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The First and Fundamental School

As I sat in the audience during Pope John Paul II’s final Mass in Cuba in January of last year, I was impressed by the explosion of exaltation from the crowd when he spoke firmly to the question of education. He told all parents in Cuba that they, not the state, are entrusted by God to make decisions about their children’s education.

Cuba’s educational system, of course, is the most conspicuous sign of that regime’s omnipresent state control. Before the revolution, there were 250 private Roman Catholic schools in Cuba; all were nationalized by the Communist Party. For the past thirty-five years, the Party has stolen children from their parents at the youngest ages and has subjected them to a long and rigorous political indoctrination by a school curriculum so politicized that no subject escapes a political spin. The Holy Father’s recent words to the Cuban people raised hopes that someday Cuban parents could realize their dream of raising their children according to their own family values.

In truth, John Paul’s thoughts on education in his encyclicals, as well as the traditional teaching of the Catholic Church, remind us of the dangers associated with politicizing education and robbing parents of their right to be their children’s first educators. For example, in Familiaris Consortio, an apostolic exhortation, John Paul calls the family “the first … and fundamental school.” And he continues with unqualified frankness: “Those in society who are in charge of schools must never forget that the parents have been appointed by God himself as the first and principal educators of their children and that their right is completely inalienable.”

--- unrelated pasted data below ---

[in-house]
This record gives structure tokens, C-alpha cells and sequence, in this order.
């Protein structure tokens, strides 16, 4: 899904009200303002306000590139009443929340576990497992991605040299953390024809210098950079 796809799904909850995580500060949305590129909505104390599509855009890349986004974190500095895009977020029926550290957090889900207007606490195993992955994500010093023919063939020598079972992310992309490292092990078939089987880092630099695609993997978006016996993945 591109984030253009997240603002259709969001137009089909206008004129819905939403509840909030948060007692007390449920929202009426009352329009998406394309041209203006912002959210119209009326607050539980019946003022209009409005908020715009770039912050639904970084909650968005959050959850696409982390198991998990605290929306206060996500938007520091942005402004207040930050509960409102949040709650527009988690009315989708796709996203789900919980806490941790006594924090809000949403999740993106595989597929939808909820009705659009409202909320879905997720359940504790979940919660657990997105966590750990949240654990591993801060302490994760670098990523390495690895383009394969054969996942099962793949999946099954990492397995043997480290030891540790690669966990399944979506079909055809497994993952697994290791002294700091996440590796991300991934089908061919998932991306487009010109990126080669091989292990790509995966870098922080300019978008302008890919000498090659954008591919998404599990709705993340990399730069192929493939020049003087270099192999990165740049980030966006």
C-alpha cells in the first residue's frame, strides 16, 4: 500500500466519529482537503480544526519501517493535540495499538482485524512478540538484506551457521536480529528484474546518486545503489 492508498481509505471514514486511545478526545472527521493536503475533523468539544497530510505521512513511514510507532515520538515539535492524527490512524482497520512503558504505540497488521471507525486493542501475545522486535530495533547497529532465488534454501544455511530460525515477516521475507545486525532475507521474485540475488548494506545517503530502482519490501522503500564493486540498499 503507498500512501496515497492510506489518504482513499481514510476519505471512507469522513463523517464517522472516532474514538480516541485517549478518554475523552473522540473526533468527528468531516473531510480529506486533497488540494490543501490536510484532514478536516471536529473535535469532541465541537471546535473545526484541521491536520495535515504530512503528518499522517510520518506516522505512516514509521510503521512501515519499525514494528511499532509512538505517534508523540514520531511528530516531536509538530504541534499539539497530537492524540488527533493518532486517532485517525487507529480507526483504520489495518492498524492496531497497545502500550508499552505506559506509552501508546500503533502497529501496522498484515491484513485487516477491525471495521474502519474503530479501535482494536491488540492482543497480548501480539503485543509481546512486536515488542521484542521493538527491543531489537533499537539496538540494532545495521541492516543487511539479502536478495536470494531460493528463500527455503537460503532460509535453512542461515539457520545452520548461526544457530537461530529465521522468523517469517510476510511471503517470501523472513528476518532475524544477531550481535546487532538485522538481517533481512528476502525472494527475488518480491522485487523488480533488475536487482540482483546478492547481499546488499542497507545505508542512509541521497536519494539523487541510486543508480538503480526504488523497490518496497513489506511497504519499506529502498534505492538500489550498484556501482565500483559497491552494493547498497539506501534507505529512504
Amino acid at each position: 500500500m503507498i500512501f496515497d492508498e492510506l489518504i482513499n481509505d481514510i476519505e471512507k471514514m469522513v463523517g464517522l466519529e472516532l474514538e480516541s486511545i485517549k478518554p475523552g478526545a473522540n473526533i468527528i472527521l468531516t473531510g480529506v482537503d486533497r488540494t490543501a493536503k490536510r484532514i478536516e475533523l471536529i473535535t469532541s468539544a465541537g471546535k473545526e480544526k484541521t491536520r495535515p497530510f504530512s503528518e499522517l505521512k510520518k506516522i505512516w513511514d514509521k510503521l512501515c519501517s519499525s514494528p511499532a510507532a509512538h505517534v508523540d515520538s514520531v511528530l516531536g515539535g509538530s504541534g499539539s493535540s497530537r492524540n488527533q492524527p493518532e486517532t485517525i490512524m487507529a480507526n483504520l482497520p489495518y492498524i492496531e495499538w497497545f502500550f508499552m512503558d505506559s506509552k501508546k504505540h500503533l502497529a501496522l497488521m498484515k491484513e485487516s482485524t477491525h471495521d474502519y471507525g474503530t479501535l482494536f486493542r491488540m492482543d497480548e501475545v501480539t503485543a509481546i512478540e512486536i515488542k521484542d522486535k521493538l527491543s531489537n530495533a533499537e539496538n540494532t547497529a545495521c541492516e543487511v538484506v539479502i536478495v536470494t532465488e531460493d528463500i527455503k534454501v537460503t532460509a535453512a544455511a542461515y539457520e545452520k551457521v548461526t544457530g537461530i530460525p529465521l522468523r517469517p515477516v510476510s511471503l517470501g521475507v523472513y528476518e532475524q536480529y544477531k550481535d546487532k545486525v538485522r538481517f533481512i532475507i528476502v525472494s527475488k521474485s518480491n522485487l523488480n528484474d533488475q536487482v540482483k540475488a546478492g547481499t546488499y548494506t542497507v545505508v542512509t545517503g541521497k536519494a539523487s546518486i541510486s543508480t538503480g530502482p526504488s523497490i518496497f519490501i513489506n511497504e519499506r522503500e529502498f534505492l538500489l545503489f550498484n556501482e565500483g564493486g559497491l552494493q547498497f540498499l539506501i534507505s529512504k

The word inalienable here is startling and unequivocal. John Paul rejects in no uncertain terms the secularization, centralization, and state monopolization that has tended to displace the family, to deny inalienable rights of parents, and to absorb education into the political nexus.

I do not believe that John Paul’s words are meant to apply only to countries such as Cuba, however. The tendency toward centralization has afflicted developed societies as well; in some ways, especially considering some of the subject matter now discussed in American classrooms, the West has been just as aggressive in making schools the exclusive domain of government.

Again in Familiaris Consortio, the Holy Father instructs us about our moral duties with regard to political and institutional settings that contradict the Church’s teaching on education. “If ideologies opposed to the Christian faith are taught in the schools,” he writes, “the family must join with other families, if possible through family associations, and with all its strength and with wisdom help the young not to depart from the faith.”

For us in the West, returning to the primacy of parents in education will entail educational reform. We must remember that the issue is not whether radical overhaul is needed; the issue is, rather, what should be done and how.

I suggest that the best way to begin the process of education reform is by asking: What has worked in the past? A great example of success is the parish school. Most parish schools are selective in admission policies, firm in discipline, publicly accountable in their curricula, and economically efficient in their delivery of education services. Insofar as educators are willing to look to this model, they should. Insofar as legislators wish to aid reform, viable options might include school choice and charter schools.

Such reform will call for both boldness and prudence, because legislators will be dealing with the future of real people and real minds. So long as we can put aside selfish concerns and remember that education is not to be the exclusive property of the state but, rather, should be subjected to the principle of subsidiarity that must animate all social concerns, we cannot go too far off the mark.